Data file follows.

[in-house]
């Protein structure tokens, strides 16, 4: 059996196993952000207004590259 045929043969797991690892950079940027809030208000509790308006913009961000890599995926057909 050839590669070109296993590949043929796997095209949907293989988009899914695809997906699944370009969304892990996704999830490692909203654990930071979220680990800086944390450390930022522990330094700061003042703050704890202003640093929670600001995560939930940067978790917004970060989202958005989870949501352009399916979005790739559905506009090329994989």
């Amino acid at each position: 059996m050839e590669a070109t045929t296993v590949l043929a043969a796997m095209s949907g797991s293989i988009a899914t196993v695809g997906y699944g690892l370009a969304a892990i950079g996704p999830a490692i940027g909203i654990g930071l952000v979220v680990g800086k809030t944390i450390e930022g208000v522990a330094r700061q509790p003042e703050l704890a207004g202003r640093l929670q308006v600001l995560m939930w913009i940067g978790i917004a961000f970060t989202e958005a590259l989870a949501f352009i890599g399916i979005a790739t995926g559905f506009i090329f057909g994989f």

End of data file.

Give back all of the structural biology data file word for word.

[in-house]
């Protein structure tokens, strides 16, 4: 059996196993952000207004590259 045929043969797991690892950079940027809030208000509790308006913009961000890599995926057909 050839590669070109296993590949043929796997095209949907293989988009899914695809997906699944370009969304892990996704999830490692909203654990930071979220680990800086944390450390930022522990330094700061003042703050704890202003640093929670600001995560939930940067978790917004970060989202958005989870949501352009399916979005790739559905506009090329994989």
């Amino acid at each position: 059996m050839e590669a070109t045929t296993v590949l043929a043969a796997m095209s949907g797991s293989i988009a899914t196993v695809g997906y699944g690892l370009a969304a892990i950079g996704p999830a490692i940027g909203i654990g930071l952000v979220v680990g800086k809030t944390i450390e930022g208000v522990a330094r700061q509790p003042e703050l704890a207004g202003r640093l929670q308006v600001l995560m939930w913009i940067g978790i917004a961000f970060t989202e958005a590259l989870a949501f352009i890599g399916i979005a790739t995926g559905f506009i090329f057909g994989f």